This kind of care coordination is common at FQHCs. Many patients' health conditions are complicated by housing instability or poverty, so in addition to medical care, clinics often provide food assistance or transportation to get people to and from appointments.
FQHCs get funding from several sources, though their second-largest revenue stream are federal grants, which are now in jeopardy. (Their largest source of support comes in the form of reimbursement from Medicaid, a public insurance program jointly funded by the federal and state governments.)
The longest federal government shutdown in recent U.S. history ended in January 2019, and lasted 34 full days. FQHCs anticipate that if another shutdown occurs, their grant funding will be restored, eventually.
But even a short interruption is disruptive, and during previous funding crises, safety-net clinics had to make tough choices, according to Melinda K. Abrams, the executive vice president for programs at the Commonwealth Fund.
To navigate the uncertainty, FQHCs might have to institute hiring freezes, delay signing leases or vendor contracts, reduce hours of operation or lay off staff, Abrams says.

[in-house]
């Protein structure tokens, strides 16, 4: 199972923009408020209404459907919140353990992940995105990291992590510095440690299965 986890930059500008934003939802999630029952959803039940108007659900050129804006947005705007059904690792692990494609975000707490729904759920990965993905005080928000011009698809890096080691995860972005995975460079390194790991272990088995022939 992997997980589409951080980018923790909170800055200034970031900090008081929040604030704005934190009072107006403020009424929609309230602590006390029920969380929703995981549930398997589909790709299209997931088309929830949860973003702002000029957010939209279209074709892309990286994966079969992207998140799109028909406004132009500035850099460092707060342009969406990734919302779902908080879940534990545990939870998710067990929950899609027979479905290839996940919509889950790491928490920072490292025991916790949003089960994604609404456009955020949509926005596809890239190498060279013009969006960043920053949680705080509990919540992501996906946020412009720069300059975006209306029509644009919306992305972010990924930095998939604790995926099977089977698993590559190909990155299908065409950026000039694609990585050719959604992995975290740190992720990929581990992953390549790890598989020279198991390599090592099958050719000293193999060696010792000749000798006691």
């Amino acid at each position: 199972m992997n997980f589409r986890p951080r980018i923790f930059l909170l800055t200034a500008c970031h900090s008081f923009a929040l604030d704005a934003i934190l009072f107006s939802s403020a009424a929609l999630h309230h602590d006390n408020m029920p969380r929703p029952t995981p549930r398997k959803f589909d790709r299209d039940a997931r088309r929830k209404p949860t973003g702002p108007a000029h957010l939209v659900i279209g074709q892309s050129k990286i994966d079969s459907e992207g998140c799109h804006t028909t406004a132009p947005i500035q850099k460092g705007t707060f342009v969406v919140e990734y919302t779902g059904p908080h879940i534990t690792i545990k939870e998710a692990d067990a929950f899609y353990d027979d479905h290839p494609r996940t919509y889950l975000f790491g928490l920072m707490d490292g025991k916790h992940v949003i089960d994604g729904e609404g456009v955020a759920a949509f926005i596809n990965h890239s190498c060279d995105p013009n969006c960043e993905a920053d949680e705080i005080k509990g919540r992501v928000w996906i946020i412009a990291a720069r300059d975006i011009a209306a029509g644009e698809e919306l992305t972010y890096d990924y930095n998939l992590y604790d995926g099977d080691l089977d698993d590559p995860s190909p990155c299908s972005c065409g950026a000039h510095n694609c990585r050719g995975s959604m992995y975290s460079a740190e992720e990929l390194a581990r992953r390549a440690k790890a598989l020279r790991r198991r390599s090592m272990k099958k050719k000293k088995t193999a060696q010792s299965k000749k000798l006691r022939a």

Even before the current threat of a government shutdown, FQHCs have been struggling. High inflation means they're paying more for medical supplies, and they've had trouble retaining staff in a competitive labor market.
These problems have affected another multi-site FQHC in southwestern Pennsylvania, Centerville Clinics, which serve some 40,000 patients in rural areas.
Until Congress fixes the budget impasse, Centerville will have to watch its discretionary spending, including employee salaries and benefits, according to Executive Director Barry Niccolai.
"You always have to worry because you can never predict the future and what may happen," he says.
A 'financial one-two punch' for safety-net clinics
Recent changes to the Medicaid program have only added to the financial tumult: For the first time since the start of the COVID pandemic, Medicaid is requiring its low-income beneficiaries tosubmit paperwork and prove eligibility before re-enrolling.